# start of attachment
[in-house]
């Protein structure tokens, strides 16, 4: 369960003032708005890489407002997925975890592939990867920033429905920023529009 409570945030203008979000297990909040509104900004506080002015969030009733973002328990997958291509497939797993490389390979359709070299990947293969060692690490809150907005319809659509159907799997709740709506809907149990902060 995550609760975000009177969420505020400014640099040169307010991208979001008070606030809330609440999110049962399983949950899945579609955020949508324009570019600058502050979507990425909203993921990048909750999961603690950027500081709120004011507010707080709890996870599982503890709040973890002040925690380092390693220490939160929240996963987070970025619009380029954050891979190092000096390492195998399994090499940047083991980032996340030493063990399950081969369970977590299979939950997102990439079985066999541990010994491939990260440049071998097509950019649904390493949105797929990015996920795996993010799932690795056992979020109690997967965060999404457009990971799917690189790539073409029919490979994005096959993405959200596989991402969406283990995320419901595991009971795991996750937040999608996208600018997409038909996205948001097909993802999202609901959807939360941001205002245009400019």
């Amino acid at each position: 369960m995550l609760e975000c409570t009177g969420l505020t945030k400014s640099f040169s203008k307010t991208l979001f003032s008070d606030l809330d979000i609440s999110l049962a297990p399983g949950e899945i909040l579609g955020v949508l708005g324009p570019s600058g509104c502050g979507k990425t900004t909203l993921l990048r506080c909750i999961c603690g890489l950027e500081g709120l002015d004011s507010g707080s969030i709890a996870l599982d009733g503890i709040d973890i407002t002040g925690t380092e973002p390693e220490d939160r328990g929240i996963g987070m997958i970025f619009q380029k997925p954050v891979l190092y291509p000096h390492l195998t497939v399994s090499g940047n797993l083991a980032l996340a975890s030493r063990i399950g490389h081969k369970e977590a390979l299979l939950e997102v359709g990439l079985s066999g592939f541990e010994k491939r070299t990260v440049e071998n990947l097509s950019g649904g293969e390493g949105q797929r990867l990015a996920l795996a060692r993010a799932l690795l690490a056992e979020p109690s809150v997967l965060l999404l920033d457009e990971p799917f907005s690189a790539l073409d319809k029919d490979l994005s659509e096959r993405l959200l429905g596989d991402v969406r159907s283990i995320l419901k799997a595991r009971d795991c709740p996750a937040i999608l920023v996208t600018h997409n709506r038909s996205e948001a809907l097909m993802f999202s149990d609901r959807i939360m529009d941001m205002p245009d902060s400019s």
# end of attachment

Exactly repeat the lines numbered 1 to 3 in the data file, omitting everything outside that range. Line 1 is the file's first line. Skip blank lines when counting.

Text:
[in-house]
């Protein structure tokens, strides 16, 4: 369960003032708005890489407002997925975890592939990867920033429905920023529009 409570945030203008979000297990909040509104900004506080002015969030009733973002328990997958291509497939797993490389390979359709070299990947293969060692690490809150907005319809659509159907799997709740709506809907149990902060 995550609760975000009177969420505020400014640099040169307010991208979001008070606030809330609440999110049962399983949950899945579609955020949508324009570019600058502050979507990425909203993921990048909750999961603690950027500081709120004011507010707080709890996870599982503890709040973890002040925690380092390693220490939160929240996963987070970025619009380029954050891979190092000096390492195998399994090499940047083991980032996340030493063990399950081969369970977590299979939950997102990439079985066999541990010994491939990260440049071998097509950019649904390493949105797929990015996920795996993010799932690795056992979020109690997967965060999404457009990971799917690189790539073409029919490979994005096959993405959200596989991402969406283990995320419901595991009971795991996750937040999608996208600018997409038909996205948001097909993802999202609901959807939360941001205002245009400019």
């Amino acid at each position: 369960m995550l609760e975000c409570t009177g969420l505020t945030k400014s640099f040169s203008k307010t991208l979001f003032s008070d606030l809330d979000i609440s999110l049962a297990p399983g949950e899945i909040l579609g955020v949508l708005g324009p570019s600058g509104c502050g979507k990425t900004t909203l993921l990048r506080c909750i999961c603690g890489l950027e500081g709120l002015d004011s507010g707080s969030i709890a996870l599982d009733g503890i709040d973890i407002t002040g925690t380092e973002p390693e220490d939160r328990g929240i996963g987070m997958i970025f619009q380029k997925p954050v891979l190092y291509p000096h390492l195998t497939v399994s090499g940047n797993l083991a980032l996340a975890s030493r063990i399950g490389h081969k369970e977590a390979l299979l939950e997102v359709g990439l079985s066999g592939f541990e010994k491939r070299t990260v440049e071998n990947l097509s950019g649904g293969e390493g949105q797929r990867l990015a996920l795996a060692r993010a799932l690795l690490a056992e979020p109690s809150v997967l965060l999404l920033d457009e990971p799917f907005s690189a790539l073409d319809k029919d490979l994005s659509e096959r993405l959200l429905g596989d991402v969406r159907s283990i995320l419901k799997a595991r009971d795991c709740p996750a937040i999608l920023v996208t600018h997409n709506r038909s996205e948001a809907l097909m993802f999202s149990d609901r959807i939360m529009d941001m205002p245009d902060s400019s």